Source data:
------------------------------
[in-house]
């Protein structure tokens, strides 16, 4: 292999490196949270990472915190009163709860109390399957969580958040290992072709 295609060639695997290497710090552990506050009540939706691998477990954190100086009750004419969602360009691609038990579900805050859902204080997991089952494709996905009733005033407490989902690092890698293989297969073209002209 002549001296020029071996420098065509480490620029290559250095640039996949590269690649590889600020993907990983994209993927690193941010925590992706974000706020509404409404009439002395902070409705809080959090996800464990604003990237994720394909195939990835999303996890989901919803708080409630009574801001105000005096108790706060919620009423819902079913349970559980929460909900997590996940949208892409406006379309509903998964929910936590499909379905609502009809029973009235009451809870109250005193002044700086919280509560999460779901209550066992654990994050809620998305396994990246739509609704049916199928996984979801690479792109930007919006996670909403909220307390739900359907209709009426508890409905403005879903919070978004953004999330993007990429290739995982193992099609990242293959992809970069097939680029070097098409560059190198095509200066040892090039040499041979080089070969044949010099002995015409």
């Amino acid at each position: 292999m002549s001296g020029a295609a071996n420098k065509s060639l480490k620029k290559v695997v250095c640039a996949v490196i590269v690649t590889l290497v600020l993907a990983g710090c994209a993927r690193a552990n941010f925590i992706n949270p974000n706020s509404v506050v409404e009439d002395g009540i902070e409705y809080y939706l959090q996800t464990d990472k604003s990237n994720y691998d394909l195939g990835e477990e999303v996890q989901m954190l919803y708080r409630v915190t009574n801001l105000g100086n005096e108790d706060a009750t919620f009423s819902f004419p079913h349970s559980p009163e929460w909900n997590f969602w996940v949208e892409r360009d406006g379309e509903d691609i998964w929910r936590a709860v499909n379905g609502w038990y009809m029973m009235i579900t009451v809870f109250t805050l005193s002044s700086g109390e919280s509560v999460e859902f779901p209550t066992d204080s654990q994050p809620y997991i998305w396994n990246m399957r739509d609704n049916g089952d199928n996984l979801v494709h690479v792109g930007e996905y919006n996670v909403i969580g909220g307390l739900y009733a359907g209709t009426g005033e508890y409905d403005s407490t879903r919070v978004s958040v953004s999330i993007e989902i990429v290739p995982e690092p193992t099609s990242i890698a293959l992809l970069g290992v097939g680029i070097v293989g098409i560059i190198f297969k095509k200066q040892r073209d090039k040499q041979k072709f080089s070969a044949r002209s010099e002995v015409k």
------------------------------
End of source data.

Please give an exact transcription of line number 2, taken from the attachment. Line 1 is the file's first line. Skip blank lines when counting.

């Protein structure tokens, strides 16, 4: 292999490196949270990472915190009163709860109390399957969580958040290992072709 295609060639695997290497710090552990506050009540939706691998477990954190100086009750004419969602360009691609038990579900805050859902204080997991089952494709996905009733005033407490989902690092890698293989297969073209002209 002549001296020029071996420098065509480490620029290559250095640039996949590269690649590889600020993907990983994209993927690193941010925590992706974000706020509404409404009439002395902070409705809080959090996800464990604003990237994720394909195939990835999303996890989901919803708080409630009574801001105000005096108790706060919620009423819902079913349970559980929460909900997590996940949208892409406006379309509903998964929910936590499909379905609502009809029973009235009451809870109250005193002044700086919280509560999460779901209550066992654990994050809620998305396994990246739509609704049916199928996984979801690479792109930007919006996670909403909220307390739900359907209709009426508890409905403005879903919070978004953004999330993007990429290739995982193992099609990242293959992809970069097939680029070097098409560059190198095509200066040892090039040499041979080089070969044949010099002995015409």